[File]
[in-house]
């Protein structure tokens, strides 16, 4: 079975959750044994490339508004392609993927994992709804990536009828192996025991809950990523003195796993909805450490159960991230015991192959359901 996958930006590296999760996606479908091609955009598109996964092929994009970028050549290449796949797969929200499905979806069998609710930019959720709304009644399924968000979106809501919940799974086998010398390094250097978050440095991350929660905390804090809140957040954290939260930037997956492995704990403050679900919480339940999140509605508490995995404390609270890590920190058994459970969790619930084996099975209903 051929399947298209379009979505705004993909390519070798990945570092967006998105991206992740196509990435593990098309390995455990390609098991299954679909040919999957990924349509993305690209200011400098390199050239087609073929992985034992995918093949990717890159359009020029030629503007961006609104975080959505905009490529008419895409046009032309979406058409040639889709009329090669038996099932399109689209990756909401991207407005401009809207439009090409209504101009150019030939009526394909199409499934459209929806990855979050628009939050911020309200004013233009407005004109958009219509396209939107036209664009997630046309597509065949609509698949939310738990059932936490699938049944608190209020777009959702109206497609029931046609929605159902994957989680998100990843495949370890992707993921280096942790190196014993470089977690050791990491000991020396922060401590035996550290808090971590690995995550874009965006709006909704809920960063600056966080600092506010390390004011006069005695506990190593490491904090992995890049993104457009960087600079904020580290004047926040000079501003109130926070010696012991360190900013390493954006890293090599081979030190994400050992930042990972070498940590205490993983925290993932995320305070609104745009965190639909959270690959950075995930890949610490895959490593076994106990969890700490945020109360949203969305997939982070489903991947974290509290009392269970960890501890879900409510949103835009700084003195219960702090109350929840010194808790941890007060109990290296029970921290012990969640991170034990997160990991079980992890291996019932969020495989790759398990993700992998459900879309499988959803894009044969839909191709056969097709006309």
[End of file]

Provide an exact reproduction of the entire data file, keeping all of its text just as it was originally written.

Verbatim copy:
[in-house]
């Protein structure tokens, strides 16, 4: 079975959750044994490339508004392609993927994992709804990536009828192996025991809950990523003195796993909805450490159960991230015991192959359901 996958930006590296999760996606479908091609955009598109996964092929994009970028050549290449796949797969929200499905979806069998609710930019959720709304009644399924968000979106809501919940799974086998010398390094250097978050440095991350929660905390804090809140957040954290939260930037997956492995704990403050679900919480339940999140509605508490995995404390609270890590920190058994459970969790619930084996099975209903 051929399947298209379009979505705004993909390519070798990945570092967006998105991206992740196509990435593990098309390995455990390609098991299954679909040919999957990924349509993305690209200011400098390199050239087609073929992985034992995918093949990717890159359009020029030629503007961006609104975080959505905009490529008419895409046009032309979406058409040639889709009329090669038996099932399109689209990756909401991207407005401009809207439009090409209504101009150019030939009526394909199409499934459209929806990855979050628009939050911020309200004013233009407005004109958009219509396209939107036209664009997630046309597509065949609509698949939310738990059932936490699938049944608190209020777009959702109206497609029931046609929605159902994957989680998100990843495949370890992707993921280096942790190196014993470089977690050791990491000991020396922060401590035996550290808090971590690995995550874009965006709006909704809920960063600056966080600092506010390390004011006069005695506990190593490491904090992995890049993104457009960087600079904020580290004047926040000079501003109130926070010696012991360190900013390493954006890293090599081979030190994400050992930042990972070498940590205490993983925290993932995320305070609104745009965190639909959270690959950075995930890949610490895959490593076994106990969890700490945020109360949203969305997939982070489903991947974290509290009392269970960890501890879900409510949103835009700084003195219960702090109350929840010194808790941890007060109990290296029970921290012990969640991170034990997160990991079980992890291996019932969020495989790759398990993700992998459900879309499988959803894009044969839909191709056969097709006309």